Tuesday, September 20, 2016

REVIEW: Witch Hunt by Devin O'Branagan

Witch Hunt
by Devin O'Branagan

Publisher: Pocket Books ??
Page Count: 352
Release Date: October 1, 1990 (first one)
Format: Kindle

How got: personal buy; via Amazon

First attention getter: synopsis

Synopsis:

From GoodReads:

Leigh has been married to a Hawthorne for a decade, but never knew the family secret: the Hawthornes are witches. When the dynamic Preacher Cody instigates a new worldwide witch hunt, Leigh must choose sides. Will she stand with her husband and children, or will she run? This isn't the first witch hunt the Hawthornes have faced, but it could be their last. Will anyone survive?

My Thoughts:

Star Rating - 5

I’ve had this book on my to-read list for a while, years even. I can’t recall how long it’s been sitting on my Kindle, but needless to say it’s been on my radar for a long time. I love the idea of family sagas that entail blessings or curses that follow the generations; this one also entailed the Salem Witch trials with all the drama and persecution that involves. This book please on all fronts. I feel I’m safe to say it’s one of best reads for me this year.

Engrossing as heck, this book grabs you by the throat and doesn’t let go. From the opening sequence of a fiery plane crash, everything is a break neck speed of worsening persecution and a family’s struggles to come out alive, not succeeding on all fronts. Boredom will not be an issue with this one.

Yet despite all that, every character comes alive. From the historical figures of the Hawthorne family to their modern counterparts, nobody suffers from two-dimensional characterization. I liked how the author made people on both sides of the divide (witch vs. Christian) both good and bad. There was no blanket generalization of either side being more right than the other.

I thought this was a tale in the modern world with some harkening back to the Salem Witch trials. Instead, I got a family saga that flows over centuries. Traveling west via covered wagon, Indian captivity, WWII, and Irish immigration all play a role in this family saga. Family fortunes rise and fall with the centuries, never letting members get too comfortable before throwing the next challenge down.

I’ve got to give props to the author for where she was willing to go. This family goes through some truly awful events: murder, sudden death, torture, and persecution. Things start out grim, get worse, and end bleak. There’s no happily ever after here, folks. There’s a slight glimmer that things might turn around eventually, but it’ll be a long, uncertain road indeed.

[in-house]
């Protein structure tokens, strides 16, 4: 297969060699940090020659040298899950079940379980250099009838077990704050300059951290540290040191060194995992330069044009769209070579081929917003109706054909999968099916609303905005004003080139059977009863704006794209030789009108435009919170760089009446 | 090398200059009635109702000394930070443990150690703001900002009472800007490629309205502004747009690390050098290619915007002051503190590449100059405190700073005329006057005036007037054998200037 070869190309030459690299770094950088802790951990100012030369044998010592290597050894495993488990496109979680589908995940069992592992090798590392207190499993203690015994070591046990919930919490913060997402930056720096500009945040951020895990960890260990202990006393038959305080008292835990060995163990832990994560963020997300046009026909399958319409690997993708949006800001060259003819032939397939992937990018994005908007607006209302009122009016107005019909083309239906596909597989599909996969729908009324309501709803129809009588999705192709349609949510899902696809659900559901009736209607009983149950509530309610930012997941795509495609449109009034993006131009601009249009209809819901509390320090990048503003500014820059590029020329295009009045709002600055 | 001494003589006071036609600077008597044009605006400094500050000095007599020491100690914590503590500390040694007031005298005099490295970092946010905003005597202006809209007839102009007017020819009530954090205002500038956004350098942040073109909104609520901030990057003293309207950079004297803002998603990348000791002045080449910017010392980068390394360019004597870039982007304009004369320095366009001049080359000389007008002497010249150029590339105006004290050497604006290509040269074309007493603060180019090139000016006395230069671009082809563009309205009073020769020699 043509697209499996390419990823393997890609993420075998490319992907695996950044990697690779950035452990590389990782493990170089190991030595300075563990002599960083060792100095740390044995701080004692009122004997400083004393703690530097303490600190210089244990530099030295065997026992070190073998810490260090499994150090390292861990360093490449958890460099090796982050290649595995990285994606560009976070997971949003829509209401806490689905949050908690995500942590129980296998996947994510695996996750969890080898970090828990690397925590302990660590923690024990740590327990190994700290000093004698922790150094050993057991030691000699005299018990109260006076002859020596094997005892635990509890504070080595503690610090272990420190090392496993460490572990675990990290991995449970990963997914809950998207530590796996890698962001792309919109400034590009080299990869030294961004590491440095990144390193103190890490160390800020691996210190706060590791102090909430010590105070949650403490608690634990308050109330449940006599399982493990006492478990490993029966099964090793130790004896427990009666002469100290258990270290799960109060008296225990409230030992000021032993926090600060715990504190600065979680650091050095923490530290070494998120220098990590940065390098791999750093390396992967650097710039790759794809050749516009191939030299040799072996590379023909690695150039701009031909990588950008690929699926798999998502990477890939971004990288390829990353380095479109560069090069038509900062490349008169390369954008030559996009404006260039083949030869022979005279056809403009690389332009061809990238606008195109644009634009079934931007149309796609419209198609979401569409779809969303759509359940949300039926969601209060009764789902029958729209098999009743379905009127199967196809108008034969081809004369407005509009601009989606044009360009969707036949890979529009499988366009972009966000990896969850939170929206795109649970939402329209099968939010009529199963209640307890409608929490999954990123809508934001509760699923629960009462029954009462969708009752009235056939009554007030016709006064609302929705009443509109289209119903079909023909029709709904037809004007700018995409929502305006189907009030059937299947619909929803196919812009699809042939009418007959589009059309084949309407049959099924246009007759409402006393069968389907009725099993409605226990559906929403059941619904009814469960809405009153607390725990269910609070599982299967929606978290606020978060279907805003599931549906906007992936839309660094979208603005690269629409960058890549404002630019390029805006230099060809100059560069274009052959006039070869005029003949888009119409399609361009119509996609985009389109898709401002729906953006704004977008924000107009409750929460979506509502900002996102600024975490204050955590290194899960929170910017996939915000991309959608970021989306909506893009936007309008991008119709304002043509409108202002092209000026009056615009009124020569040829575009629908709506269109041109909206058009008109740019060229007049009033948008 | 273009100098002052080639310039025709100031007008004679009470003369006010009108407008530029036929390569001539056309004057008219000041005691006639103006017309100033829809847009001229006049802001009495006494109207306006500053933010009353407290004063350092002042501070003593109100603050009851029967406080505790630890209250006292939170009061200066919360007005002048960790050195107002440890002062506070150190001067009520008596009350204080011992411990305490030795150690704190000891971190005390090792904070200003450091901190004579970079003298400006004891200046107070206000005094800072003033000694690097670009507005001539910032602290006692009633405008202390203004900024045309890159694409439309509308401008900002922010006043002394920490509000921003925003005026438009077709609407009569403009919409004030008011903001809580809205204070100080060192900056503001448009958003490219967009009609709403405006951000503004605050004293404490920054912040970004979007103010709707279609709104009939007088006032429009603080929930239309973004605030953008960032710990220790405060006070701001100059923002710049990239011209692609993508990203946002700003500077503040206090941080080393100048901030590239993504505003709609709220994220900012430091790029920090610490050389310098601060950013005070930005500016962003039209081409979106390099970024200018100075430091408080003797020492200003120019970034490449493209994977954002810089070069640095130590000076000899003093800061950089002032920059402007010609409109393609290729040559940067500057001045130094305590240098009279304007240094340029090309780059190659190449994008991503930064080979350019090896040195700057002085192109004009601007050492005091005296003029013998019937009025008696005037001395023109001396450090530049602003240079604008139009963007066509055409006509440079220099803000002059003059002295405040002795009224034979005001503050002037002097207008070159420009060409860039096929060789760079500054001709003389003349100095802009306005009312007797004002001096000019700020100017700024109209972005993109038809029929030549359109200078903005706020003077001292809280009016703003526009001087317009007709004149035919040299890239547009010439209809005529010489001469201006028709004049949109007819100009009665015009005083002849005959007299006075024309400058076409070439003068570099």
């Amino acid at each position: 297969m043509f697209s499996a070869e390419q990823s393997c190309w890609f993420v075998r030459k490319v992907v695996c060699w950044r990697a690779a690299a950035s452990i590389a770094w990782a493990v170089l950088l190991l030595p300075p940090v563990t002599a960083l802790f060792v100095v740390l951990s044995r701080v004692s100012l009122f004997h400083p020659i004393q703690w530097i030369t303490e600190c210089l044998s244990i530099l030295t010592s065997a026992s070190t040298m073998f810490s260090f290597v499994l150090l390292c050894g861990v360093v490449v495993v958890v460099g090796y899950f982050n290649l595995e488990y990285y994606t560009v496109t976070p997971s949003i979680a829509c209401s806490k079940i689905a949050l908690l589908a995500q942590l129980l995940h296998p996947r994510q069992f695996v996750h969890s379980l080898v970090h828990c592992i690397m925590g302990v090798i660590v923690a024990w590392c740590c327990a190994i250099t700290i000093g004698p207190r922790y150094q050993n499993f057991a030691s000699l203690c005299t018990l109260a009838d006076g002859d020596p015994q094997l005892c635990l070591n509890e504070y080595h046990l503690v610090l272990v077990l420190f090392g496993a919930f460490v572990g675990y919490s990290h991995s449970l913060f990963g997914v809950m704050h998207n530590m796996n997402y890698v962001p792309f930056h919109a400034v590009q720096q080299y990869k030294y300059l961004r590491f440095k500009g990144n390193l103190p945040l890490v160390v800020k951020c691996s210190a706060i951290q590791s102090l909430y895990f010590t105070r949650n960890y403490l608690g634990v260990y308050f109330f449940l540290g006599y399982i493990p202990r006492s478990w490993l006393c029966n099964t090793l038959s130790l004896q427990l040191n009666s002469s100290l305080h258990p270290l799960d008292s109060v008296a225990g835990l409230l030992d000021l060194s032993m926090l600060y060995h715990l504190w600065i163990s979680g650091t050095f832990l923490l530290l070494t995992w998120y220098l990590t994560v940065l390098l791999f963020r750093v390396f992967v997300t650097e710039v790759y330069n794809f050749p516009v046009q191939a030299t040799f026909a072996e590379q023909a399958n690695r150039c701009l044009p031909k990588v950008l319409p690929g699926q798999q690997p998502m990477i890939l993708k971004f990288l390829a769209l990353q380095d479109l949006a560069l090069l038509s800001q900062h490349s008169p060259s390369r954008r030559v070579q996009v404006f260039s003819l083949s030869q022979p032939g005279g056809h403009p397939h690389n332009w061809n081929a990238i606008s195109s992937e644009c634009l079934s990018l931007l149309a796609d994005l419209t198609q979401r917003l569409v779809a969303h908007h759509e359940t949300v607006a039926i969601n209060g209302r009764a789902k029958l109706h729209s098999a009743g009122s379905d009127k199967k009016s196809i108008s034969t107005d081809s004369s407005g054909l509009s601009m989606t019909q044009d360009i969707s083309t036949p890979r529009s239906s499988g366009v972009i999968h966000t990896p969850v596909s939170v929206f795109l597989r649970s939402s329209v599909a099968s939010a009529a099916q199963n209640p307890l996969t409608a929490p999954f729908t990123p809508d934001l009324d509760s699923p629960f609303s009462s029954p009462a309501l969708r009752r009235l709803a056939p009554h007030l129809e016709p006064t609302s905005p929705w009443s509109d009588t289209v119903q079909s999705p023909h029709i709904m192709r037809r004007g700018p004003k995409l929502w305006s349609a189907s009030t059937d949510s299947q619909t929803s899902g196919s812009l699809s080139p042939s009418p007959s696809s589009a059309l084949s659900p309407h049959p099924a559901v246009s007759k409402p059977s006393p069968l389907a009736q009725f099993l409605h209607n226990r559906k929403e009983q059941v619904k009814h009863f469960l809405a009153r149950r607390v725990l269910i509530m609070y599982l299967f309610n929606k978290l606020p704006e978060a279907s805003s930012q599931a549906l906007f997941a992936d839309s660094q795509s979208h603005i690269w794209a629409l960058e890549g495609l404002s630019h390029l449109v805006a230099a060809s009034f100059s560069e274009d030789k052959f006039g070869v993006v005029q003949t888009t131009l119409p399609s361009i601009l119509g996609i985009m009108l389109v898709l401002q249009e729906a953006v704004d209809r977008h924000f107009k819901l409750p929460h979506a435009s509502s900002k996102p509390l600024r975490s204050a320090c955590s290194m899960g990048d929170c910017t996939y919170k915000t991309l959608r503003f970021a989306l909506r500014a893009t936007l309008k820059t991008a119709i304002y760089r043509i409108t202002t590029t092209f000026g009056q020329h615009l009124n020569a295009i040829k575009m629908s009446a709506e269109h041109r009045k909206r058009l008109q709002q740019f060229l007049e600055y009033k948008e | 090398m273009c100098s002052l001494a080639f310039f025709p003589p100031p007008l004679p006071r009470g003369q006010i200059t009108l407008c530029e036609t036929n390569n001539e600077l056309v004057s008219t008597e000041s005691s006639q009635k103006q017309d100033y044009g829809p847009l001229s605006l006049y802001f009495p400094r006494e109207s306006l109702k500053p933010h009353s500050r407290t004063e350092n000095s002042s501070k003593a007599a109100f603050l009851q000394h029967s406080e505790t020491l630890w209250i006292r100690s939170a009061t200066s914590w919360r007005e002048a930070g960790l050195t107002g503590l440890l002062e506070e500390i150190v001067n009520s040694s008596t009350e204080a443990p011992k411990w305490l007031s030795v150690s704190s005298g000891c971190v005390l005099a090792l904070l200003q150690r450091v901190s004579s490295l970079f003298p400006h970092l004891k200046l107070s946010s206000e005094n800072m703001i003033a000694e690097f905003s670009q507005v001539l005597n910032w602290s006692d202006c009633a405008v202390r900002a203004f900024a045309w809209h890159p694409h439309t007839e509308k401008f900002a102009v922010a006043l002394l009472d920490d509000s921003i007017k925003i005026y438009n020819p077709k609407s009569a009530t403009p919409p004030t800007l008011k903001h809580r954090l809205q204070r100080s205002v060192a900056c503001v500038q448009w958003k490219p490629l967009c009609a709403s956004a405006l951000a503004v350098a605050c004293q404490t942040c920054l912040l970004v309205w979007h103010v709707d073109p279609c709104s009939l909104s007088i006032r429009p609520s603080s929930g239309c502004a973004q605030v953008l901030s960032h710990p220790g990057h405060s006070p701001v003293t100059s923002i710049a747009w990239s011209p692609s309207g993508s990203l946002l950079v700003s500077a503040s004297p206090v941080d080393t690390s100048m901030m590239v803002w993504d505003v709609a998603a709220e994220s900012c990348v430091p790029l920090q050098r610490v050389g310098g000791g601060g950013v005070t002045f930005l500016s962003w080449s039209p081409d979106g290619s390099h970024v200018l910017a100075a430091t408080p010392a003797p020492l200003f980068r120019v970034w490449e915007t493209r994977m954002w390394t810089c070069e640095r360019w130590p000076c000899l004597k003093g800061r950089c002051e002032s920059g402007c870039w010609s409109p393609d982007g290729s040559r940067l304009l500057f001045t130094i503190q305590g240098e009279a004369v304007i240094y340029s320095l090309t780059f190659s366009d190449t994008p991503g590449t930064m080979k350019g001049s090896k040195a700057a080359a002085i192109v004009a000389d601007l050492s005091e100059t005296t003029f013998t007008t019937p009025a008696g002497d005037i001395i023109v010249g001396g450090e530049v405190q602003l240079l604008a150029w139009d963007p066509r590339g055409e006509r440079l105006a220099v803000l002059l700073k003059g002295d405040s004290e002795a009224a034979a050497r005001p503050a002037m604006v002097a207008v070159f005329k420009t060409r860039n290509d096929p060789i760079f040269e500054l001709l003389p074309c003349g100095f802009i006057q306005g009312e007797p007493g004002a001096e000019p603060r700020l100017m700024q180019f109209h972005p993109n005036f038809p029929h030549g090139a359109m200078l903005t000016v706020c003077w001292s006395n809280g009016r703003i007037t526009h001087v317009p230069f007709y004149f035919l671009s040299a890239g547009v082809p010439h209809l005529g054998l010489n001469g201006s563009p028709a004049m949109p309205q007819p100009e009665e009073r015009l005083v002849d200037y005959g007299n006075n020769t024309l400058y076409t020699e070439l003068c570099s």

The messages in this book also give pause for thought. The author talks about her inspiration for the tale in the beginning, and I can see where she’s coming from. In our modern world, the thought that such fundamentalist hate can rule the day seems far-fetched, given how society celebrates diversity nowadays. The thought that our modern society would believe in the evil of witchcraft and black magic also seems implausible.

However, all one has to do is look across the glove at such examples as ISIS, the KKK, white supremacists, neo-Nazis, or the Westboro church to see true evil at work. Organizations or bodies such as these control the minds and perceptions of adherents to a brain-washing level. Is it really so incredible that given the circumstances portrayed in this book that thought patterns like that might not gain more of a mainstream audience and body of people? Scary stuff…

A tale heavy with lessons to take to heart and characters to love, this book will stay with you for a long time. I was caught from scene one and was never let go. This book started me on a witch kick; I’ll be looking for more books on the subject matter and re-reading older loved ones. The collection of novellas that explores the lives of miscellaneous historical figures in the Hawthorne clan is already loaded on my Kindle. Check this one out; it’s a fantastic read no matter the genre you’re looking for.

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